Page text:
Chris Hoffman: Honestly, there's been a long road to this. I mean, anyone who is into this sort of was hearing about a Yubikey, you know, years ago. They basically had a, I guess, proprietary solution, and then it became FIDO UTF. And then now it's - FIDO2 is actually the next thing. And that's the - what everyone is jumping on now. And there's so much energy and development around FIDO2. But the idea is that there will be a USB key that you put in your computer, and you carry it with you. I mean, it can be a physical token. It can be not a physical token. You know, originally it was very much about, like, a USB key that you plugged in. Then we got the NFC, so you can tap on your phone if it doesn't have a port. And then we have the Bluetooth.
Chris Hoffman: And then now what's happening is there's a lot of talk about basically building it directly into the operating system - I think is what's going on right now with FIDO2. You know, what if it was built into Android, Mac, iPhone, Windows? - and basically have this secure key that's managed by your device that then helps you log in.
Chris Hoffman: And what's really cool about FIDO and UTF is it actually checks to make sure that you're logged into the right one. So, you know, if you are logging in, it checks to say, hey; are you actually logging into facebook.com? - because if you're not logging in, I'm not going to send the two-factor authentication code because that then prevents there from being a man in the middle attack where someone says, I am facebook.com giving a two-factor authentication code. And then you get it, and then they pass it through to Facebook, and they get in.
Chris Hoffman: As you may know, there's that check almost if you're using a password manager. One of the cool things about using a password manager - even if you know all your passwords by heart, which - I don't know how people can if you want to use unique passwords everywhere - one of the cool things about using a password manager is it will only autofill the password if you're on the correct website. So if you're on some fake website pretending to be Google, it won't autofill because it's like, this is not google.com. So that's another cool thing with web authentication and the FIDO2 stuff - is it is confirming you're on the right website before doing that.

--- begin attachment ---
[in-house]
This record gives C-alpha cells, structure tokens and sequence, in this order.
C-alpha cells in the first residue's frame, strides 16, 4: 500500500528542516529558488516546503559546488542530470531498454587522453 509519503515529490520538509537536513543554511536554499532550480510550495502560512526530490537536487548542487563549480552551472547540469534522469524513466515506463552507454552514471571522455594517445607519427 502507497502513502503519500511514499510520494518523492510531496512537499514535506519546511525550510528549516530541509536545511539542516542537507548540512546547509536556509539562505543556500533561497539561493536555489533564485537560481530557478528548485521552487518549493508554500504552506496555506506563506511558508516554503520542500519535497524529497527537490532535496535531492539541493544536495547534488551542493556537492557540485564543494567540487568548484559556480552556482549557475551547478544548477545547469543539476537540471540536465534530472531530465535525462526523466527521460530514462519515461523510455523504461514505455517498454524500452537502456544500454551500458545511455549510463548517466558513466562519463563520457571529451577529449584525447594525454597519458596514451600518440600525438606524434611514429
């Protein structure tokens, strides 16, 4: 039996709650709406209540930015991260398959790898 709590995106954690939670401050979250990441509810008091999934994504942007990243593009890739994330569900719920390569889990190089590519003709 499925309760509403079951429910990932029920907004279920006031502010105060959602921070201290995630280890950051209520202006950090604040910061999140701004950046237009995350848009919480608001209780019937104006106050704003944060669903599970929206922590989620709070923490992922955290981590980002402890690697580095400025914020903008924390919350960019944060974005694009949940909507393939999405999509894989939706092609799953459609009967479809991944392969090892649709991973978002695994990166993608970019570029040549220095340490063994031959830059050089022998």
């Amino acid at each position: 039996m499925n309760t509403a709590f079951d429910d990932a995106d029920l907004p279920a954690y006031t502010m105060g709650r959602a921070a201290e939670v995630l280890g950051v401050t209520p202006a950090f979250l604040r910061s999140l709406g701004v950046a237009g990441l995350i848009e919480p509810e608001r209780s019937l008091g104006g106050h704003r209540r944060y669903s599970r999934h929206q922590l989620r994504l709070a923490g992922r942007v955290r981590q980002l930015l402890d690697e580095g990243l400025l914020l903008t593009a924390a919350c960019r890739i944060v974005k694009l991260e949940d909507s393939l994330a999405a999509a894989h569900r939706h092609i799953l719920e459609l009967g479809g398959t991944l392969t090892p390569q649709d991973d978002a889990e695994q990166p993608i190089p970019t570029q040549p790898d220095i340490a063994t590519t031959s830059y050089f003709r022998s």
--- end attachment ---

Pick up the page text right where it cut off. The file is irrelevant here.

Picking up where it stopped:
Rick Howard: So let's talk about that - right? - the UTF standard. It's generating asymmetric keys so that the website and the token have unique relationship to each other. That's how they discover if you're on the right website or if you have the right token. Nothing else can happen unless those things match. So that's the really cool thing about it. And what you mentioned, too - there's a couple of different version of this. You could have the USB key. Like, I use a Yubikey in my own laptop for my own professional stuff, so that plugs right into the laptop via the USB port.
Rick Howard: But what I think is even more interesting is the NFC stuff, the near field communication devices. And these are the things that I've been using at my local grocery store on my phone, in my wallet app. I don't have to have my credit card with me anymore. I can just move my phone close to the NFC reader, and it validates everything. And I can use my credit card that way, so - without me having to plug in anything, which I think is very interesting.
Chris Hoffman: You can get a key that has a USB and it also has NFC so you can plug it into your laptop and use it that way. You can tap it on your phone and use it that way. Let's be honest, right? The concept of having to go buy a, like, physical USB key or a little device that you carry with you and use to sign in is very kind of geeky. There's a mass market...
Rick Howard: And I'll lose that one. If I have to put a little key on my keychain, I'm going to lose that in a couple of weeks. So that doesn't work...
Chris Hoffman: Right.
Rick Howard: ...For me. But I'm not going to lose my phone. Even I am responsible enough not to lose that thing. So I think that's where all this stuff should go to, right?